Harbouring nearly 18 million inhabitants within the bounds of its borders, the Central Asian country of Kazakhstan is by no means a tourist hotspot (though it is becoming one by the hour). Should this stop you from going there? Of course not! This is the place where one can catch a breath of fresh air after hitting the crowded shores of Bali (if you know what we mean) or the swarming streets of Tokyo. So, stretching upon an area of 2,724,900 square kilometres and helmed by the capital city of Astana, it generates over 60% of the entire GDP of Central Asia. Reaching into the Caspian Sea, it shares borders with the following countries: Kyrgyzstan, Uzbekistan, Turkmenistan, Russia, and China. So, before you pack those heavy bags and hit your closest airports, let us explore the most important need-to-knows.
What’s important to understand is that, basically, tipping is not part of the local culture. Extra service charges are added to the bills and these will theoretically reach the workers. However, in practice, things work a tad differently. Touristy areas are becoming more and more accustomed to international standards and this makes Kazakhstan a “pay-attention-if-you-have-to-tip-or-not” country. If you find yourself in the restaurant of a popular hotel chain, then chances are that standard tips of 10% will expected. If you go further away from the capital city, you will find that leaving extra is unnecessary. Oh, one thing, though: round up all taxi fares – the expectations of drivers vary depending on the person, so it is quite impossible to proclaim a general rule of thumb.
Since, technically, Kazakhstan is still a developing country by global standards, it does have its fair share of crime. Dilapidated trains are generally known to carry common thieves and pirate cabs are often on the prowl for unaware travellers. These unlicensed taxis can easily be avoided as they will not have metres and they can simply be refused. Within the bounds of larger cities, it is best not to roam the streets after dark alone as muggings and even violent robberies have been reported by travellers. Some extremist groups are known to operate throughout the country and they have, at times, targeted civilians in clubs and/or in other public places (although this is extremely rare). If you think that the police will help you in any way when you get into trouble, then you are terribly wrong, as it is a lottery in and of itself. Some cops are neck-deep corrupt and they will shake you off like the autumn breeze does parched leaves. In spite of these ill-boding heads-ups, it is important to know that the locals are extremely friendly and inviting – there is no large-scale danger to be avoided at all times. It is simply good to keep your guard up in Kazakhstan and blend in. Flashing expensive photo gear is not recommended.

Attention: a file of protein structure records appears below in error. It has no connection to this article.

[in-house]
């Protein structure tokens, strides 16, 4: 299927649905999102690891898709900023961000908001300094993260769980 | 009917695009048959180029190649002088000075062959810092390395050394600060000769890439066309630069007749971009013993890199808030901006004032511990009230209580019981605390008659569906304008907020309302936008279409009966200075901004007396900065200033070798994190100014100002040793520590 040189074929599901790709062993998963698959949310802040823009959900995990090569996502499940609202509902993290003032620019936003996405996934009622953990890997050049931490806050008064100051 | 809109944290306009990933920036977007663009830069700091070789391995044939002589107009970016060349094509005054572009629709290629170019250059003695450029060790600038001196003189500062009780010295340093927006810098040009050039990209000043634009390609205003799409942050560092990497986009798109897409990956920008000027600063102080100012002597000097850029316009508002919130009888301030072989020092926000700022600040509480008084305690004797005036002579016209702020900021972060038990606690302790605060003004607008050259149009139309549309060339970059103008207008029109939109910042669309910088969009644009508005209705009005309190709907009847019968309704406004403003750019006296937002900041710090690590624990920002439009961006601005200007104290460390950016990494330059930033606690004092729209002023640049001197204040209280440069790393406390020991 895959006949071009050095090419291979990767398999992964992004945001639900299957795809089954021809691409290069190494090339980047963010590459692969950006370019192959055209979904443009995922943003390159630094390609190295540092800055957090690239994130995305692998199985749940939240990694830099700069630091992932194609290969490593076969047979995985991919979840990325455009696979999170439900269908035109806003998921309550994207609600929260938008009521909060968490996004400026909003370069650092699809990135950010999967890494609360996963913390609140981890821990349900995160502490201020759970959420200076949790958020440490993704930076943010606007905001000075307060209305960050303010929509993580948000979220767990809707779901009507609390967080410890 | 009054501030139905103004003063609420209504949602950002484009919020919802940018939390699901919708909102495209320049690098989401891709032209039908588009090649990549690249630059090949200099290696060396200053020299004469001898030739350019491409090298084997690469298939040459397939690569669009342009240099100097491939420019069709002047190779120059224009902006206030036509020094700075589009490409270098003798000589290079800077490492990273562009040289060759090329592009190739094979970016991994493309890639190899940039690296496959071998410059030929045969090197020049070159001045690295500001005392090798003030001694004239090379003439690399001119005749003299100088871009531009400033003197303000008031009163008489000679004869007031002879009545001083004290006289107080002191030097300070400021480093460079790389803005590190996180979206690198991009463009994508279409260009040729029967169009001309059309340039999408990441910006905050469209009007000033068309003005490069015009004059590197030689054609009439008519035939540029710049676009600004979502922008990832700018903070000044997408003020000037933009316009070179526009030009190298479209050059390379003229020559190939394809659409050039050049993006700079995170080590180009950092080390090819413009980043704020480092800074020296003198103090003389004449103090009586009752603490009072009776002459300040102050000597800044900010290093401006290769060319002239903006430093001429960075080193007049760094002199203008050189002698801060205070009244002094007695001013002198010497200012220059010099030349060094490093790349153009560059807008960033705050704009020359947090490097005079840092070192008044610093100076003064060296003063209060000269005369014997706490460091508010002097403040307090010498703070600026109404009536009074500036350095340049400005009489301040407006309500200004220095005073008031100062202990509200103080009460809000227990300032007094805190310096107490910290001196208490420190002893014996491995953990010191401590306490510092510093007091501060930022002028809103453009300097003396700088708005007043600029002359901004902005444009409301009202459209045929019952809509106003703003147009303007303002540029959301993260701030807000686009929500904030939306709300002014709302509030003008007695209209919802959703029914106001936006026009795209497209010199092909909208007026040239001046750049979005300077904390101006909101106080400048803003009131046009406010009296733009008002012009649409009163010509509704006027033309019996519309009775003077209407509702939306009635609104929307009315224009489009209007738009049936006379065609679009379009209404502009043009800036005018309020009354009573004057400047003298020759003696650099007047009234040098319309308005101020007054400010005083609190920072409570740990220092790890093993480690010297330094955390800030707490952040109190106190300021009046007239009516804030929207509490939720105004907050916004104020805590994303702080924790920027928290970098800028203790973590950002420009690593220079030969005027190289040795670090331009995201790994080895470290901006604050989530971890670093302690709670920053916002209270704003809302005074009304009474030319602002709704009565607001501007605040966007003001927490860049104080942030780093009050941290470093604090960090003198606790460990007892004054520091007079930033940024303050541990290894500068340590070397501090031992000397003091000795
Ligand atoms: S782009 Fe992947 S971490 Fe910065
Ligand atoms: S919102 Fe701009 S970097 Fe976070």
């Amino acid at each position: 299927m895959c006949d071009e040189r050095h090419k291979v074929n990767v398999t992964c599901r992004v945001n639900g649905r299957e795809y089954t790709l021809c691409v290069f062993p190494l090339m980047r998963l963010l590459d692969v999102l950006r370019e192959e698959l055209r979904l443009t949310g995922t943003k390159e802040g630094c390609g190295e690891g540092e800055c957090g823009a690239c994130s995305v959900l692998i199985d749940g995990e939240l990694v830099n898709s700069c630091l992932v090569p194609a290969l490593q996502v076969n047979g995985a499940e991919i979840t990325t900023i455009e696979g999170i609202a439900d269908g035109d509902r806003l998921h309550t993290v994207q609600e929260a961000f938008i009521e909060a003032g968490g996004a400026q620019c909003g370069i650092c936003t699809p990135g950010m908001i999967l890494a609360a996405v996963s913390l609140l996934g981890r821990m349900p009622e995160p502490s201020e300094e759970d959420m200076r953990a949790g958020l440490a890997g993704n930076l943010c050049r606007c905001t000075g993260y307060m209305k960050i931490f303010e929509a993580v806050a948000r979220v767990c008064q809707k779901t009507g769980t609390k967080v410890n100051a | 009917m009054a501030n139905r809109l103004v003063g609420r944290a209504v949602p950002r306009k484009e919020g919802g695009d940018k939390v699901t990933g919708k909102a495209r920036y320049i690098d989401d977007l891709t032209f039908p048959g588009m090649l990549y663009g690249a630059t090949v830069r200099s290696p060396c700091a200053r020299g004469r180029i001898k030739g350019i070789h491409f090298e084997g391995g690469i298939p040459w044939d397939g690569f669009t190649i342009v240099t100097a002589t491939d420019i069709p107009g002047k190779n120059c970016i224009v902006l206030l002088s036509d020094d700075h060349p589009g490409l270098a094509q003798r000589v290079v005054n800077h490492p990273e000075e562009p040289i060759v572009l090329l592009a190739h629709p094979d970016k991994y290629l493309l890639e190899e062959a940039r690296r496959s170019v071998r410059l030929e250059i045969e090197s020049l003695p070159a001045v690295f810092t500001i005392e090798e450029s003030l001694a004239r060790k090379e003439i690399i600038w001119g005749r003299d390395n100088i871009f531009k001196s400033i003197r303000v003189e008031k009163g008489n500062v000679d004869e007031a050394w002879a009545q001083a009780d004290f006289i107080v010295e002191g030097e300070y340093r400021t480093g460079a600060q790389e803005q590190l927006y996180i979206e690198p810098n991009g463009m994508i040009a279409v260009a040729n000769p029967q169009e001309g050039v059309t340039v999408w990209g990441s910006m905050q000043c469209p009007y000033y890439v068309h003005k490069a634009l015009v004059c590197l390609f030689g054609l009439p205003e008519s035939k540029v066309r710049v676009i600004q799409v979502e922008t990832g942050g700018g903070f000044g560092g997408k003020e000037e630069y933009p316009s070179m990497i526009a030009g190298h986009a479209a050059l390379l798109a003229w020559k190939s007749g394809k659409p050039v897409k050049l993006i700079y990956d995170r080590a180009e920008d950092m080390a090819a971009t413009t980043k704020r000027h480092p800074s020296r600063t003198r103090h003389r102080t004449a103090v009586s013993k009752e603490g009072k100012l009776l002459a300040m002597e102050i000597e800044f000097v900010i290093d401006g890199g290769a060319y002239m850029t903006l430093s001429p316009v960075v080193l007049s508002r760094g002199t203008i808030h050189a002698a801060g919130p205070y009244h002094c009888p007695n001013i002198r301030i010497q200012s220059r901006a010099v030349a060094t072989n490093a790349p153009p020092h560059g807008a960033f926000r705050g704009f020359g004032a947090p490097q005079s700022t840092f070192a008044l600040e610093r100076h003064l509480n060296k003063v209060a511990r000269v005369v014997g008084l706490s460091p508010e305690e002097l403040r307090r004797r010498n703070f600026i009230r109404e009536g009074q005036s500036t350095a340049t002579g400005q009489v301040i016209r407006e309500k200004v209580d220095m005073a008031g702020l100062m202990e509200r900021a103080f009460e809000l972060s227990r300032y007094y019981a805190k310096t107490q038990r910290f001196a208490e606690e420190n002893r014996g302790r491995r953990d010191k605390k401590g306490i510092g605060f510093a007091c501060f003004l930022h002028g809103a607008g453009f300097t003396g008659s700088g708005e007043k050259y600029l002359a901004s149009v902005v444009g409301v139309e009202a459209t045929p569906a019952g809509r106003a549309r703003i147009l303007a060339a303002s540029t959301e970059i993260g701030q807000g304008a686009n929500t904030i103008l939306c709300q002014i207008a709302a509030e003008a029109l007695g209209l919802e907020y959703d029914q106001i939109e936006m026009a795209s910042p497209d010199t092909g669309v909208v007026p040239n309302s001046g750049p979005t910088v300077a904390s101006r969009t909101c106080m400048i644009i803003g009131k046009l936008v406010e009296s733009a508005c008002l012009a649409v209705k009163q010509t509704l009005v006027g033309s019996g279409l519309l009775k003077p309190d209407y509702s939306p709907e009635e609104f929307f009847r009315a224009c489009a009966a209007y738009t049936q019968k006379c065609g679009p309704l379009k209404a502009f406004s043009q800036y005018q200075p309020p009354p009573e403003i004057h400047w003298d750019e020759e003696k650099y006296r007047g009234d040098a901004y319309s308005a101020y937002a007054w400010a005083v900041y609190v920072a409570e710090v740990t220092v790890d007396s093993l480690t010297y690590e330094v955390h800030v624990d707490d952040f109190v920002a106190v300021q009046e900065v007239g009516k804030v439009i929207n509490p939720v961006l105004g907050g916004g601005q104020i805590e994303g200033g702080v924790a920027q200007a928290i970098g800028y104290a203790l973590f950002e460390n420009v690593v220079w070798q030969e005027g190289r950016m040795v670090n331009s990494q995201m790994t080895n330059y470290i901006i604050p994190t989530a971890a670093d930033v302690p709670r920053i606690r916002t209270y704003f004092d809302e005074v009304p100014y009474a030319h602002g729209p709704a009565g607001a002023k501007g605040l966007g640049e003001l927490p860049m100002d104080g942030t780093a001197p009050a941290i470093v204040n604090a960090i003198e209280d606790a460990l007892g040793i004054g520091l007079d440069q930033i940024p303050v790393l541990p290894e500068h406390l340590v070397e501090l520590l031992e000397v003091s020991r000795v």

3. Language barriers:
Like a few of its immediate neighbours, Kazakhstan also suffers from poor connectivity when it comes to language barriers. The official languages in the country are Kazakh and Russian and without dabbling in either of these, one will have quite a tough time. This is the time for pocket dictionaries and improvisations. In spite of this, customs officials and youngsters will generally speak English to some degree and they are the ones you should be gluing yourself to if you ever need help. See a teenager with a smartphone? Great, ask them for directions – not the middle-aged woman tending a terrace. If you speak Russian, however, you will feel as though you were in heaven as 90% of the population of Kazakhstan speaks it (wink)!
It is no secret that driving in Kazakhstan can get quite hectic, so opting to rent a car might not be the best choice for the average person. Roads within the bounds of the country range from terrible to good and you never know when you transition from one to another. This facet of the country, of course, is something that is currently undergoing major changes and you will see improvement over the next few years. Another thing, though: do not, under any circumstances, drive over the speed limit. If the cops catch you, you are in mighty big trouble as most of them are corrupt and they outright expect you to bribe them. Since that is much cheaper than the fines that they cast upon drivers, they often get paid and earn well on the backs of others. Oh, and drunk driving is a problem in the country, so keep cool and always stay safe!
5. Islam and gestures:
As the subtitle suggests, the most widespread religion in the country is Islam (more than 70% of the population adheres to its rites). What this means is that all visitors are advised to dress conservatively and to respect prayer times. Gestures also differ from those of western countries and smiling at someone may generate unwanted arguments. Family patriarchs are often quite protective and the conservative mind-set must be explored cautiously. Of course, if these basic rules are respected, you will find that the locals are overwhelmingly kind and interested in the outside world. Take the time to know them better and you will be rewarded with unforgettable interactions!
Did you enjoy our list? How was your trip to Kazakhstan and what unforgettable experiences did you lug home with you? Hit the comment section below and be sure to check back from time to time for exciting new content!